Are there any accuracy requirements for this current sense application?
We are looking for the best accuracy we can achieve.
When I googled for solutions, one thing I can find is to use a current sense amplifier like INA180B3IDBVR.
Will INA180B3IDBVRdo my job better?.

• Hi Shibin,

You could modify your circuit to run as a differential amplifier while adding a pseudo ground to the REF pin of differential amplifier.

Now I have found the link to the pseudo ground method:

tidu675.pdf

When I googled for solutions, one thing I can find is to use a current sense amplifier like INA180B3IDBVR.
Will INA180B3IDBVRdo my job better?

These specialized current sense amplifiers are optimized for high side current measurements by providing an extremely high common mode rejection. In a low side current measurement, on the other hand, a good OPAmp is equally well or even better suited.

Kai

• Hi Shibin,

TLV905x is a good option, but maybe not the absolute best if super fine accuracy is required.

I ask the accuracy requirements because it helps me gauge what type of amplifier you require.

My definition of accuracy may differ compared to how others perceive relative accuracy.

If you are willing to pay a premium for performance, zero-drift amplifiers like the OPA2333 offer impressive sensing capability.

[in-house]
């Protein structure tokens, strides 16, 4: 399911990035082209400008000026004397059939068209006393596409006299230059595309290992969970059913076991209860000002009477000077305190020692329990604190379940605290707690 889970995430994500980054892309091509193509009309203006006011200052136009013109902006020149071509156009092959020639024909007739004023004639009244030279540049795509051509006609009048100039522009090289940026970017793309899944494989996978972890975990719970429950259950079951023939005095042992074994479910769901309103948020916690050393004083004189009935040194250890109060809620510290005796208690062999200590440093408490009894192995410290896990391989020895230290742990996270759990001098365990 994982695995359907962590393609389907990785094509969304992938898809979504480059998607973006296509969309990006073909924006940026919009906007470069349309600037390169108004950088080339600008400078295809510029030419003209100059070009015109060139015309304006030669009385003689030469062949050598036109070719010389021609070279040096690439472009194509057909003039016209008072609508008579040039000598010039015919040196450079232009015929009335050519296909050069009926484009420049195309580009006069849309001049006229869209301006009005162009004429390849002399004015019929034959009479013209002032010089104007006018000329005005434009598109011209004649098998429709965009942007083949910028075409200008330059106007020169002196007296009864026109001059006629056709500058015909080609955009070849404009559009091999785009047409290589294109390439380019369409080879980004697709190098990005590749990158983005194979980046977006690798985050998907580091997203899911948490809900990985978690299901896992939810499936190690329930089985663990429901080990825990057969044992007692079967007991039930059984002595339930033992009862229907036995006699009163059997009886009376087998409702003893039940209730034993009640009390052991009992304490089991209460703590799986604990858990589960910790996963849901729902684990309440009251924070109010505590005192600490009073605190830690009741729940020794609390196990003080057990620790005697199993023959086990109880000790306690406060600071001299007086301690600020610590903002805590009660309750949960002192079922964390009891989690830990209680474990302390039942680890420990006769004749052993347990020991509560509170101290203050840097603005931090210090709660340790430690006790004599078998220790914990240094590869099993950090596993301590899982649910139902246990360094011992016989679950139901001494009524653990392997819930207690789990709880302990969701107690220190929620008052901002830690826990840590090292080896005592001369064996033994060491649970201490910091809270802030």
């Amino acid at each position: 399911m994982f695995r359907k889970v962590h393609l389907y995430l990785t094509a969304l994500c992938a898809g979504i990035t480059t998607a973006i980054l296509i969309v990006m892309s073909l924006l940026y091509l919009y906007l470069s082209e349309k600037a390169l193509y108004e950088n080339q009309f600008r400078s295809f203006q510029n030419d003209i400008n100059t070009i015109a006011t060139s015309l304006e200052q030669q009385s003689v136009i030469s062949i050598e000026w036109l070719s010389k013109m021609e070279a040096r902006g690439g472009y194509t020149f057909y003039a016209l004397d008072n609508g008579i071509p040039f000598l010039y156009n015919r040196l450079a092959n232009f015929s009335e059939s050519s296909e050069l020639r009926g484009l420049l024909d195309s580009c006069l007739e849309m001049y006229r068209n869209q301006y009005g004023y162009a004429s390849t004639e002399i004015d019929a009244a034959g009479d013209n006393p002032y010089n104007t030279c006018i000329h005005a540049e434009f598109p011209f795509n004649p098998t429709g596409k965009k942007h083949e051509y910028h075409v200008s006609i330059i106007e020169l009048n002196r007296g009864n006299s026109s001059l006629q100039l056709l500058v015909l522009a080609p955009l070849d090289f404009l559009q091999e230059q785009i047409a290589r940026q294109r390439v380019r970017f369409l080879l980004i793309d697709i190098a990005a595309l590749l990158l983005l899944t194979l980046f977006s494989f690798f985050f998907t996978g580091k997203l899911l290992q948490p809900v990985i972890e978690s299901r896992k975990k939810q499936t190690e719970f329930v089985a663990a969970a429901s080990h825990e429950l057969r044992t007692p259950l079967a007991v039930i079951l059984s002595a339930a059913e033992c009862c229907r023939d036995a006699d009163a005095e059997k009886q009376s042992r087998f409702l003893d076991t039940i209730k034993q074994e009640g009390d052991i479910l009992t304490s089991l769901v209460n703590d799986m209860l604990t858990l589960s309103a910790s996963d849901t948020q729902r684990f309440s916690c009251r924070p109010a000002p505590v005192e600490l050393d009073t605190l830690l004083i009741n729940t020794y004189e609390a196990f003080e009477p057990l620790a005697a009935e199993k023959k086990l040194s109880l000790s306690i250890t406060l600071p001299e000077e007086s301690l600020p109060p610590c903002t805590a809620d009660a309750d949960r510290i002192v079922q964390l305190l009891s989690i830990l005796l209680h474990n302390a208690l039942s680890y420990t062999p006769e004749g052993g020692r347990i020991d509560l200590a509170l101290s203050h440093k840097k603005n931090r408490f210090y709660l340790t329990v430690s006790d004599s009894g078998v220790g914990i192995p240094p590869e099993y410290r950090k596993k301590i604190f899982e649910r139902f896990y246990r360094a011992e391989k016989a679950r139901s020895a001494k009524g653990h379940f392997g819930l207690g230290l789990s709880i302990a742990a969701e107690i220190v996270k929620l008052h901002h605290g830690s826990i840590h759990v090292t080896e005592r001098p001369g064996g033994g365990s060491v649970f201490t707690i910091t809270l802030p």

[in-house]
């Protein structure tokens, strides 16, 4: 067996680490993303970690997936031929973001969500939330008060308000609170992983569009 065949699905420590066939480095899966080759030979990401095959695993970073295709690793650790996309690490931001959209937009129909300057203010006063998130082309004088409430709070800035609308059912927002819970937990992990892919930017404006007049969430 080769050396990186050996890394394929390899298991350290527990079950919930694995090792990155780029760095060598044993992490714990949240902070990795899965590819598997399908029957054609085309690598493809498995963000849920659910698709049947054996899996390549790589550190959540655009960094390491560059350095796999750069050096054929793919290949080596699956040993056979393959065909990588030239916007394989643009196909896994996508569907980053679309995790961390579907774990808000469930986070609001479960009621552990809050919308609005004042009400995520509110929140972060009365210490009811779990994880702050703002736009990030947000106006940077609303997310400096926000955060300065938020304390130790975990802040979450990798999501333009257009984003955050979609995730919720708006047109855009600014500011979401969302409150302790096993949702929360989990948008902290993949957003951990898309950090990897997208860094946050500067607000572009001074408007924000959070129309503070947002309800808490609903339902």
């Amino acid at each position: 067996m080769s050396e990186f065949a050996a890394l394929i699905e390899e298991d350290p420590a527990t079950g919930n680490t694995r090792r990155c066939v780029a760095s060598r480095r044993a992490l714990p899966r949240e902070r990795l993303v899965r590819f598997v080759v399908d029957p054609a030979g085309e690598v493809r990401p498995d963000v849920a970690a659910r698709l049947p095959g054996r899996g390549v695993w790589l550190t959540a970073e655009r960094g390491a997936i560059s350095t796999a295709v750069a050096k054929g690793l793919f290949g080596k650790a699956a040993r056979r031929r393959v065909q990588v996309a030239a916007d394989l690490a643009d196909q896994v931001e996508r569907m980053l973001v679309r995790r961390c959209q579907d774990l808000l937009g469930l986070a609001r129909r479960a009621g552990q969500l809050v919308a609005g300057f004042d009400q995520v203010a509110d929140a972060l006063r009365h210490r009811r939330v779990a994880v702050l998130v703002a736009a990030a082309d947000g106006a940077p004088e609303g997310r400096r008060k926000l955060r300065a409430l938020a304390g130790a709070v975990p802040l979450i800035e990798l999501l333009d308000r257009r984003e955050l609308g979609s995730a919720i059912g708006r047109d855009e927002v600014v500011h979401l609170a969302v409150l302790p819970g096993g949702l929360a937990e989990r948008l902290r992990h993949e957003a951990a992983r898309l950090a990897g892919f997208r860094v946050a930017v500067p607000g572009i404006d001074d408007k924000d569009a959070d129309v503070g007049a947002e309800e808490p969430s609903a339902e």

That being said, not all sensing applications demand maximum offset specified in the uV range.

Can you give a rough estimate of accuracy requirements, or other limiting factor in the application? I want to ensure I recommend a device suitable for your use case.

If I were tasked with designing the circuit, I would pick the LM7705, a low offset amplifier, and low tolerance resistors. Depending on your accuracy requirements, you could likely skip the need for software calibration all together.

• Hi Jacob,
The opamp OPA333AIDR seems like a good option for my application.
But in the Applications of the IC, the current measurement is not included.

Even though it has the exact specifications as that of OPA2330AIDRBT

In my application, the current measurement is unidirectional. So I believe a noninverting amplifier like the following will do my job without U1B op amp.

The OPA333AIDR  is a Rail to Rail opamp.
using another IC like LM7705 will increase my BoM size and more real estate on the PCB.
The output swing of the OPA333AIDR  is a maximum of 70mV from all rails.
I believe this won't be an issue for my system.
Because the current to be measured will be either 0mA, 250mA, 500mA, 750mA, or 1A.
For a 100mE  shunt resistor, the voltage across the shunt resistor for 250mA current will be 100mE*250mA = 25mV.
The Common-mode voltage range of the  OPA333AIDR  is (V–)–0.1 to (V+)+0.1.
The output voltage will be 250mV with a gain of 10V/V.
Please correct me if I am wrong.
If my shunt resistor is set to 10mE, the voltage will be 2.5mV for 250mA current flow.
Setting the gain to 100, I will get the same output voltage.